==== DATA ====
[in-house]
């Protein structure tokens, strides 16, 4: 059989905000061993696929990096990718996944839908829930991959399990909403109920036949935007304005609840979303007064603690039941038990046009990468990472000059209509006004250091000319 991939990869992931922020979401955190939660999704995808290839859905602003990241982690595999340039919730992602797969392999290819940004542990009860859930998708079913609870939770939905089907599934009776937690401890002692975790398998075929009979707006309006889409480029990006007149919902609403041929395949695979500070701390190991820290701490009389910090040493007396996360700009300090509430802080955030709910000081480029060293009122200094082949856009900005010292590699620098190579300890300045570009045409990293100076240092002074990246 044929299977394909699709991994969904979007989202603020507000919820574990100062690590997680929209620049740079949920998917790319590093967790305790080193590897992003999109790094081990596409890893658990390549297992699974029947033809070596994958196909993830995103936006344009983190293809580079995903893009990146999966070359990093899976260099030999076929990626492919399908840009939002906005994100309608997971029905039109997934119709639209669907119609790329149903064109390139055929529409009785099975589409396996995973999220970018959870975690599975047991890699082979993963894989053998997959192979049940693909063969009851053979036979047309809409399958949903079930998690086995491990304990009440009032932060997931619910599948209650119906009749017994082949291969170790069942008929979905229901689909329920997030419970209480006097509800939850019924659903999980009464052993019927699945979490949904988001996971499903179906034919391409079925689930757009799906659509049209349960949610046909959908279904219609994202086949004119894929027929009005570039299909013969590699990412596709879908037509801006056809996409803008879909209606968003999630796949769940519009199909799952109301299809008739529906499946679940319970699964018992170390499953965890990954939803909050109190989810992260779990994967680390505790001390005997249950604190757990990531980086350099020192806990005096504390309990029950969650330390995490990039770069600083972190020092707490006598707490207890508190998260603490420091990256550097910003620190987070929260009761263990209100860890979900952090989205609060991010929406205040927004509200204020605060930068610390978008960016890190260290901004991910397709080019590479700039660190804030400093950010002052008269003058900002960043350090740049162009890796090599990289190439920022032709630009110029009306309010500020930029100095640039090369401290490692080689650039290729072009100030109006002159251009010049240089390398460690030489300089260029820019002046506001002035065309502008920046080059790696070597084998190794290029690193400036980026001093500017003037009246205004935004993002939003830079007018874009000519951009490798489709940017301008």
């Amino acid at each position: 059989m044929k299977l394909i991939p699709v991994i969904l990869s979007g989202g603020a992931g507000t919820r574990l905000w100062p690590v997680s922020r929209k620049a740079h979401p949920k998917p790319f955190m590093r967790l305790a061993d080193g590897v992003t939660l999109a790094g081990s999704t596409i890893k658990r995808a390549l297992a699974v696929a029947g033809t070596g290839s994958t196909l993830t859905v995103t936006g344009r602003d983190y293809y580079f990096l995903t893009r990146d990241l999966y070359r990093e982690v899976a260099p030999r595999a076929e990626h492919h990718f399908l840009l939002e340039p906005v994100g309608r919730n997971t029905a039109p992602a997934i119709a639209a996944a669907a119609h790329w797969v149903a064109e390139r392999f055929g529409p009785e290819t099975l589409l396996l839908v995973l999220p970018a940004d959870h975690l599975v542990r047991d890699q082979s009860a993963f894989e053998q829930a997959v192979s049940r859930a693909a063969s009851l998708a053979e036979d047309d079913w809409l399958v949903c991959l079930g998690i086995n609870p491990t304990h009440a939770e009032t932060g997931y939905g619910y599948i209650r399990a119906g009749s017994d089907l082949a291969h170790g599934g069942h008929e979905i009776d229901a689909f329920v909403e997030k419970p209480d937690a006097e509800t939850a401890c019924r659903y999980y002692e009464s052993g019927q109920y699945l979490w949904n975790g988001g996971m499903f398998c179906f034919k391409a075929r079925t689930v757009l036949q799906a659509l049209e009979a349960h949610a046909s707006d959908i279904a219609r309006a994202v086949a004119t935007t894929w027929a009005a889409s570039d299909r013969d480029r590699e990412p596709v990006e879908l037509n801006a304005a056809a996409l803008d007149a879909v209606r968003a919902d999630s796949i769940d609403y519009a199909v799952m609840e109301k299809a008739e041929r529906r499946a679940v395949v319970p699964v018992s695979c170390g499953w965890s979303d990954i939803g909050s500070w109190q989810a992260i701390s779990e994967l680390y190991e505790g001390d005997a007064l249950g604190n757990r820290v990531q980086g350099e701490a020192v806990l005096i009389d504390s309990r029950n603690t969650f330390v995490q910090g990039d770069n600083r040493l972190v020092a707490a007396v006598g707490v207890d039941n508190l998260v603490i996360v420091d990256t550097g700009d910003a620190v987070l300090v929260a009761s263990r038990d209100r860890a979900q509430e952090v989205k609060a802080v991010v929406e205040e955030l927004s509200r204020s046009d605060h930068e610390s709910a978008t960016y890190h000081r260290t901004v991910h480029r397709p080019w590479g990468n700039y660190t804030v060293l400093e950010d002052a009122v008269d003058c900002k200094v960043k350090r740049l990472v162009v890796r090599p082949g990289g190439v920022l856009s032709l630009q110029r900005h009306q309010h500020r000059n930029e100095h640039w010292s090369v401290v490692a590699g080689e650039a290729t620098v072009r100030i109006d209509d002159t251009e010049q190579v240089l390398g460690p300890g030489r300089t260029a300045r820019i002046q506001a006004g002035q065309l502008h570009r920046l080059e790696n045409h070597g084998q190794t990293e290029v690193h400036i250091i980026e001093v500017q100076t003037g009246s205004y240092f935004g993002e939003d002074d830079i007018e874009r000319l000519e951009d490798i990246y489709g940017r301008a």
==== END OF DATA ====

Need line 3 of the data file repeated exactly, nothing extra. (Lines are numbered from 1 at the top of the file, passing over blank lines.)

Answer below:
């Amino acid at each position: 059989m044929k299977l394909i991939p699709v991994i969904l990869s979007g989202g603020a992931g507000t919820r574990l905000w100062p690590v997680s922020r929209k620049a740079h979401p949920k998917p790319f955190m590093r967790l305790a061993d080193g590897v992003t939660l999109a790094g081990s999704t596409i890893k658990r995808a390549l297992a699974v696929a029947g033809t070596g290839s994958t196909l993830t859905v995103t936006g344009r602003d983190y293809y580079f990096l995903t893009r990146d990241l999966y070359r990093e982690v899976a260099p030999r595999a076929e990626h492919h990718f399908l840009l939002e340039p906005v994100g309608r919730n997971t029905a039109p992602a997934i119709a639209a996944a669907a119609h790329w797969v149903a064109e390139r392999f055929g529409p009785e290819t099975l589409l396996l839908v995973l999220p970018a940004d959870h975690l599975v542990r047991d890699q082979s009860a993963f894989e053998q829930a997959v192979s049940r859930a693909a063969s009851l998708a053979e036979d047309d079913w809409l399958v949903c991959l079930g998690i086995n609870p491990t304990h009440a939770e009032t932060g997931y939905g619910y599948i209650r399990a119906g009749s017994d089907l082949a291969h170790g599934g069942h008929e979905i009776d229901a689909f329920v909403e997030k419970p209480d937690a006097e509800t939850a401890c019924r659903y999980y002692e009464s052993g019927q109920y699945l979490w949904n975790g988001g996971m499903f398998c179906f034919k391409a075929r079925t689930v757009l036949q799906a659509l049209e009979a349960h949610a046909s707006d959908i279904a219609r309006a994202v086949a004119t935007t894929w027929a009005a889409s570039d299909r013969d480029r590699e990412p596709v990006e879908l037509n801006a304005a056809a996409l803008d007149a879909v209606r968003a919902d999630s796949i769940d609403y519009a199909v799952m609840e109301k299809a008739e041929r529906r499946a679940v395949v319970p699964v018992s695979c170390g499953w965890s979303d990954i939803g909050s500070w109190q989810a992260i701390s779990e994967l680390y190991e505790g001390d005997a007064l249950g604190n757990r820290v990531q980086g350099e701490a020192v806990l005096i009389d504390s309990r029950n603690t969650f330390v995490q910090g990039d770069n600083r040493l972190v020092a707490a007396v006598g707490v207890d039941n508190l998260v603490i996360v420091d990256t550097g700009d910003a620190v987070l300090v929260a009761s263990r038990d209100r860890a979900q509430e952090v989205k609060a802080v991010v929406e205040e955030l927004s509200r204020s046009d605060h930068e610390s709910a978008t960016y890190h000081r260290t901004v991910h480029r397709p080019w590479g990468n700039y660190t804030v060293l400093e950010d002052a009122v008269d003058c900002k200094v960043k350090r740049l990472v162009v890796r090599p082949g990289g190439v920022l856009s032709l630009q110029r900005h009306q309010h500020r000059n930029e100095h640039w010292s090369v401290v490692a590699g080689e650039a290729t620098v072009r100030i109006d209509d002159t251009e010049q190579v240089l390398g460690p300890g030489r300089t260029a300045r820019i002046q506001a006004g002035q065309l502008h570009r920046l080059e790696n045409h070597g084998q190794t990293e290029v690193h400036i250091i980026e001093v500017q100076t003037g009246s205004y240092f935004g993002e939003d002074d830079i007018e874009r000319l000519e951009d490798i990246y489709g940017r301008a």